The battle over which Abbott and the conservative right have chosen to revive the brand is Islam and terrorism. Islam is fast becoming the battleground for right and left to work over their clapped out agendas as much as climate change was for both sides three years ago. Here again in doing so, neither side is doing any good for the issue that is supposed to be being addressed.
From the right, the faux religious arguments that Islam needs a reformation are really a way of bringing up the old Western values argument at a time when no one is quite sure what they are anymore. Besides awaking the lingering sectarianism in the Liberals, it has also provoked an equally incoherent counter response from those like Waleed Aly who doesn’t seem to be sure whether the Islamic Reformation happened in the 16th century or is happening now. This is as phoney a debate on religion as the climate change debate was one of science.
There has been an obvious level of discomfort in the media that Abbott is still hanging around. Polls (unfortunately inconclusive) have been commissioned in his electorate as to whether he should stay and sonorous editorials from papers and journalists have been written as to why he should disappear from the political stage.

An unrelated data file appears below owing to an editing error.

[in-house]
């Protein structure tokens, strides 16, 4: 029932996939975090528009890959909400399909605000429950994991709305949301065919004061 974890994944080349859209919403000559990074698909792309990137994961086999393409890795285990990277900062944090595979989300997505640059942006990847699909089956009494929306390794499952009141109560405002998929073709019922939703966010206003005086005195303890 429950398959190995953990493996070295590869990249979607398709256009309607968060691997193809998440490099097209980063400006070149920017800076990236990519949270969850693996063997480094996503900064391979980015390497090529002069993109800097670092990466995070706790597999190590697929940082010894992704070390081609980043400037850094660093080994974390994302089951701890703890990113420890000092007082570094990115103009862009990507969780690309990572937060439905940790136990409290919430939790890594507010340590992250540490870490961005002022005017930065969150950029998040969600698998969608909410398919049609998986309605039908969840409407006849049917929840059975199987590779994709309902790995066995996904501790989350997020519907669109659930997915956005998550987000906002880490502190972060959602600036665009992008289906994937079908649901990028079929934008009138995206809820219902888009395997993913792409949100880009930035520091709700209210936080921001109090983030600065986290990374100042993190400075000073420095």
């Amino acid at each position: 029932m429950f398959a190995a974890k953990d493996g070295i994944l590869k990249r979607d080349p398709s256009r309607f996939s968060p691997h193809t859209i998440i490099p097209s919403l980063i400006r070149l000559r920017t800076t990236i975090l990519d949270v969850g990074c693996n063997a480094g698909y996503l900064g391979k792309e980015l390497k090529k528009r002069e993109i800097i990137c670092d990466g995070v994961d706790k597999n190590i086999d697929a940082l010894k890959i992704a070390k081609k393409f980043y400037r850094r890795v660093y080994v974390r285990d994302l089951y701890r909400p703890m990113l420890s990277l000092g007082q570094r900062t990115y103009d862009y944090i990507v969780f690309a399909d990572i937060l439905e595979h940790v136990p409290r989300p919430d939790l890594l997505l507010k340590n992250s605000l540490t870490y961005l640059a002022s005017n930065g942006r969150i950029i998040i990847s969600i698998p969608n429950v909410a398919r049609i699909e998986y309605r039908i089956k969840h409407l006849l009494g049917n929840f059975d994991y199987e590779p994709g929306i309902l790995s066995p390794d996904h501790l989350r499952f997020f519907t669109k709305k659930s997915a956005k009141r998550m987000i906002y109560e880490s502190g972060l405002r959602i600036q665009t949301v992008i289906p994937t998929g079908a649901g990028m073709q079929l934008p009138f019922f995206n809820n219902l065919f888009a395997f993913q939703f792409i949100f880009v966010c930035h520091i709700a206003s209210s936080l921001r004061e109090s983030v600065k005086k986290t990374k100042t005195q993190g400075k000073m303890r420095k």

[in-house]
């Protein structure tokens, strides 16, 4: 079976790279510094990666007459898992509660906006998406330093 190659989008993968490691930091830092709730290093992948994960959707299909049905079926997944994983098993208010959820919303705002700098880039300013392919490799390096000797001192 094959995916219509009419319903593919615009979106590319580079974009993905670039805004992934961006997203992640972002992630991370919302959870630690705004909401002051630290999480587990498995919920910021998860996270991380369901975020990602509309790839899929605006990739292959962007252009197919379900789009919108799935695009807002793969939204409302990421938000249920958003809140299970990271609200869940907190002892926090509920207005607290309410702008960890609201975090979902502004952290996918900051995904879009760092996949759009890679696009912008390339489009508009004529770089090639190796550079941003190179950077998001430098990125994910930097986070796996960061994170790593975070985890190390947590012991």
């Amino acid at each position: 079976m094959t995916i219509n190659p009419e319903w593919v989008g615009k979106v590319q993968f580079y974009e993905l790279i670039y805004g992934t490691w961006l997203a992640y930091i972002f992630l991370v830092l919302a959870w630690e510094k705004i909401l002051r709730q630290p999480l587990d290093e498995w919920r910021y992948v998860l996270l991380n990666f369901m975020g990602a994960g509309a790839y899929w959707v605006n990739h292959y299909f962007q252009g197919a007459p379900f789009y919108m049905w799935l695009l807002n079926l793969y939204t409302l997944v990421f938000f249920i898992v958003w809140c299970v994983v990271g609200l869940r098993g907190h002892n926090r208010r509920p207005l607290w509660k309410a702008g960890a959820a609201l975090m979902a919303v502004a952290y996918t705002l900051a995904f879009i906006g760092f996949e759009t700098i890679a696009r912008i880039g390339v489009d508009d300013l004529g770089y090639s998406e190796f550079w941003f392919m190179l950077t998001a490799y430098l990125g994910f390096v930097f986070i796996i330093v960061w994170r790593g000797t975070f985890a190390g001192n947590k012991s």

Partly it’s a consequence of the growing orthodoxy overcoming debate in Australia where whole areas such as gun laws, climate change, the causes of domestic violence, are now considered off the radar for acceptable debate. In the case of criticising Islam, there is also the view that doing so would only inflame the populace and cause another riot like on that obscure South Sydney beach that ten years later leftists still like to bang on about.
But even worse than the argument about what effect Abbott’s comments are having on the non-Muslim population, is what effect it is supposed to be having on Muslims. Apparently such comments are “unhelpful” in the fight against terrorism because it will encourage Muslims to go on a jihad or at least protect those that do. It staggers belief that anyone could regard portraying Muslims as the sort of people that will go on a mass killing spree if their religion is insulted as painting them in a flattering light. Even if it was actually true.
It’s the sort of rubbish you’d expect to be flogged by the head of ASIO, but an astonishingly counter-productive argument pushed by those who think they’re doing the best for Muslim Australians. It can only be explained by the desperate need to keep the confused politics of multiculturalism intact even if it’s detrimental to those it is supposed to benefit.
Probably the most depressing thing about all of this is that despite the departure of Abbott and New Thinkers like Gillard and Latham from the political scene, the culture wars look to be going on, indeed if anything getting worse. At least we aren’t being told anymore that this is all because the electorate wants it, as we were for the argy-bargy over asylum seekers, and is now more clearly about what it was always, games that are carried out for internal political needs, even if it mows down asylum seekers, climate change scientists and Muslims in the process. That’s some progress at least.
Posted by The Piping Shrike on Wednesday, 23 December 2015.Filed under State of the parties